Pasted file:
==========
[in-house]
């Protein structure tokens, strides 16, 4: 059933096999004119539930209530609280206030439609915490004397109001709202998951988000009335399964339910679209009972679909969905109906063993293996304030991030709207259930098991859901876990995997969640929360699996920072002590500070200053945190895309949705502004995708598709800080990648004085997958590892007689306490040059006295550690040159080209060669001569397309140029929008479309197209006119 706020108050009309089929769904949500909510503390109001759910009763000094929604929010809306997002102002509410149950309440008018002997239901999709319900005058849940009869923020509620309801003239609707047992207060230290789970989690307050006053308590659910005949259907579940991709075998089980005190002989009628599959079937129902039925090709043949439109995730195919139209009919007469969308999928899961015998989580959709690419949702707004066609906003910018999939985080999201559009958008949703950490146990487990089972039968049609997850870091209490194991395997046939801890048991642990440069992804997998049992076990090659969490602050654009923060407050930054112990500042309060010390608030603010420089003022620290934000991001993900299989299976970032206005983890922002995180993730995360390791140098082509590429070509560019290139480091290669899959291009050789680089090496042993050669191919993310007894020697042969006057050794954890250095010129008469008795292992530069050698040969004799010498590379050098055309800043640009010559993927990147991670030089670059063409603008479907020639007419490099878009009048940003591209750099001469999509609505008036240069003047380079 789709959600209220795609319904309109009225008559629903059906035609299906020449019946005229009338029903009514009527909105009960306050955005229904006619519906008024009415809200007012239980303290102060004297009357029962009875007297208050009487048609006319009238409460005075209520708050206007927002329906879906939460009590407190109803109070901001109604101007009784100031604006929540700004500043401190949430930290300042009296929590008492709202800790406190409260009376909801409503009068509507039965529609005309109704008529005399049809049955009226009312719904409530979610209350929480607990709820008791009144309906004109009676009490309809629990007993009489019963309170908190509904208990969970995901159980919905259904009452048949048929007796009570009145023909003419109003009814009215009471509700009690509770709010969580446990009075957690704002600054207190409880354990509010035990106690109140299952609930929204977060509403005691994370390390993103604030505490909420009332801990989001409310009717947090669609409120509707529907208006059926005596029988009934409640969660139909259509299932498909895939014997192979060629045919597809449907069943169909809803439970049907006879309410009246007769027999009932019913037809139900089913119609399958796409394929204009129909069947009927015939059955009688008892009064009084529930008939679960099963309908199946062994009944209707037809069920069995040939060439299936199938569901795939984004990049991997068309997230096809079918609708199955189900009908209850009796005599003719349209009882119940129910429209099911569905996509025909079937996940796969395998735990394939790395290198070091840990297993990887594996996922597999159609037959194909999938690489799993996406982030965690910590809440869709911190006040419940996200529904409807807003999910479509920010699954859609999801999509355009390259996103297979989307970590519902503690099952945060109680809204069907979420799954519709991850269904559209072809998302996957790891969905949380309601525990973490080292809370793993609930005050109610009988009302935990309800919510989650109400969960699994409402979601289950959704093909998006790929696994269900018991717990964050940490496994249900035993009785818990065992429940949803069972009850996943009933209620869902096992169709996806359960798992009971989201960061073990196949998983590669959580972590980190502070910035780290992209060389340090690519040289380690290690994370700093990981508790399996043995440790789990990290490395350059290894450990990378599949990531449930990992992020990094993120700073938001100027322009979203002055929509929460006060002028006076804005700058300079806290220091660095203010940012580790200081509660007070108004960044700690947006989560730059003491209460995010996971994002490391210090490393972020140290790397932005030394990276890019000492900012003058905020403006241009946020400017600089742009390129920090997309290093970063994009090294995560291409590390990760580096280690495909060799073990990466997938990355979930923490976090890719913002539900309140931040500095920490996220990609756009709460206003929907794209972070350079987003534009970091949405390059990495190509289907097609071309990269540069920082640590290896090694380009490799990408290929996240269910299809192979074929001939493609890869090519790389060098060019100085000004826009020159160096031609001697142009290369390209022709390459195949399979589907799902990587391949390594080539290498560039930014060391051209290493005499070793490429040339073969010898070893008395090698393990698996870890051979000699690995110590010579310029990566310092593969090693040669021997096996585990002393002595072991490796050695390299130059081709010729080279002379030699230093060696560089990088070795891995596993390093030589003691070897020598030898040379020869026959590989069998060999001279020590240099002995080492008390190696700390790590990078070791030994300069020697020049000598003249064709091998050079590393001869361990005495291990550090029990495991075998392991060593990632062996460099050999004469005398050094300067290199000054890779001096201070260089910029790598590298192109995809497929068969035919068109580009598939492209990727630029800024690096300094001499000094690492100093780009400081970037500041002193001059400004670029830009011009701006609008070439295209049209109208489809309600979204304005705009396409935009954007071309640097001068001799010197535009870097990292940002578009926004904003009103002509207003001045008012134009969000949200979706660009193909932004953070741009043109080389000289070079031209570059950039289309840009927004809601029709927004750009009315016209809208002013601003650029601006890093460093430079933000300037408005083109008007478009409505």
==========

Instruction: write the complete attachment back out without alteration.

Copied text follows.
[in-house]
């Protein structure tokens, strides 16, 4: 059933096999004119539930209530609280206030439609915490004397109001709202998951988000009335399964339910679209009972679909969905109906063993293996304030991030709207259930098991859901876990995997969640929360699996920072002590500070200053945190895309949705502004995708598709800080990648004085997958590892007689306490040059006295550690040159080209060669001569397309140029929008479309197209006119 706020108050009309089929769904949500909510503390109001759910009763000094929604929010809306997002102002509410149950309440008018002997239901999709319900005058849940009869923020509620309801003239609707047992207060230290789970989690307050006053308590659910005949259907579940991709075998089980005190002989009628599959079937129902039925090709043949439109995730195919139209009919007469969308999928899961015998989580959709690419949702707004066609906003910018999939985080999201559009958008949703950490146990487990089972039968049609997850870091209490194991395997046939801890048991642990440069992804997998049992076990090659969490602050654009923060407050930054112990500042309060010390608030603010420089003022620290934000991001993900299989299976970032206005983890922002995180993730995360390791140098082509590429070509560019290139480091290669899959291009050789680089090496042993050669191919993310007894020697042969006057050794954890250095010129008469008795292992530069050698040969004799010498590379050098055309800043640009010559993927990147991670030089670059063409603008479907020639007419490099878009009048940003591209750099001469999509609505008036240069003047380079 789709959600209220795609319904309109009225008559629903059906035609299906020449019946005229009338029903009514009527909105009960306050955005229904006619519906008024009415809200007012239980303290102060004297009357029962009875007297208050009487048609006319009238409460005075209520708050206007927002329906879906939460009590407190109803109070901001109604101007009784100031604006929540700004500043401190949430930290300042009296929590008492709202800790406190409260009376909801409503009068509507039965529609005309109704008529005399049809049955009226009312719904409530979610209350929480607990709820008791009144309906004109009676009490309809629990007993009489019963309170908190509904208990969970995901159980919905259904009452048949048929007796009570009145023909003419109003009814009215009471509700009690509770709010969580446990009075957690704002600054207190409880354990509010035990106690109140299952609930929204977060509403005691994370390390993103604030505490909420009332801990989001409310009717947090669609409120509707529907208006059926005596029988009934409640969660139909259509299932498909895939014997192979060629045919597809449907069943169909809803439970049907006879309410009246007769027999009932019913037809139900089913119609399958796409394929204009129909069947009927015939059955009688008892009064009084529930008939679960099963309908199946062994009944209707037809069920069995040939060439299936199938569901795939984004990049991997068309997230096809079918609708199955189900009908209850009796005599003719349209009882119940129910429209099911569905996509025909079937996940796969395998735990394939790395290198070091840990297993990887594996996922597999159609037959194909999938690489799993996406982030965690910590809440869709911190006040419940996200529904409807807003999910479509920010699954859609999801999509355009390259996103297979989307970590519902503690099952945060109680809204069907979420799954519709991850269904559209072809998302996957790891969905949380309601525990973490080292809370793993609930005050109610009988009302935990309800919510989650109400969960699994409402979601289950959704093909998006790929696994269900018991717990964050940490496994249900035993009785818990065992429940949803069972009850996943009933209620869902096992169709996806359960798992009971989201960061073990196949998983590669959580972590980190502070910035780290992209060389340090690519040289380690290690994370700093990981508790399996043995440790789990990290490395350059290894450990990378599949990531449930990992992020990094993120700073938001100027322009979203002055929509929460006060002028006076804005700058300079806290220091660095203010940012580790200081509660007070108004960044700690947006989560730059003491209460995010996971994002490391210090490393972020140290790397932005030394990276890019000492900012003058905020403006241009946020400017600089742009390129920090997309290093970063994009090294995560291409590390990760580096280690495909060799073990990466997938990355979930923490976090890719913002539900309140931040500095920490996220990609756009709460206003929907794209972070350079987003534009970091949405390059990495190509289907097609071309990269540069920082640590290896090694380009490799990408290929996240269910299809192979074929001939493609890869090519790389060098060019100085000004826009020159160096031609001697142009290369390209022709390459195949399979589907799902990587391949390594080539290498560039930014060391051209290493005499070793490429040339073969010898070893008395090698393990698996870890051979000699690995110590010579310029990566310092593969090693040669021997096996585990002393002595072991490796050695390299130059081709010729080279002379030699230093060696560089990088070795891995596993390093030589003691070897020598030898040379020869026959590989069998060999001279020590240099002995080492008390190696700390790590990078070791030994300069020697020049000598003249064709091998050079590393001869361990005495291990550090029990495991075998392991060593990632062996460099050999004469005398050094300067290199000054890779001096201070260089910029790598590298192109995809497929068969035919068109580009598939492209990727630029800024690096300094001499000094690492100093780009400081970037500041002193001059400004670029830009011009701006609008070439295209049209109208489809309600979204304005705009396409935009954007071309640097001068001799010197535009870097990292940002578009926004904003009103002509207003001045008012134009969000949200979706660009193909932004953070741009043109080389000289070079031209570059950039289309840009927004809601029709927004750009009315016209809208002013601003650029601006890093460093430079933000300037408005083109008007478009409505």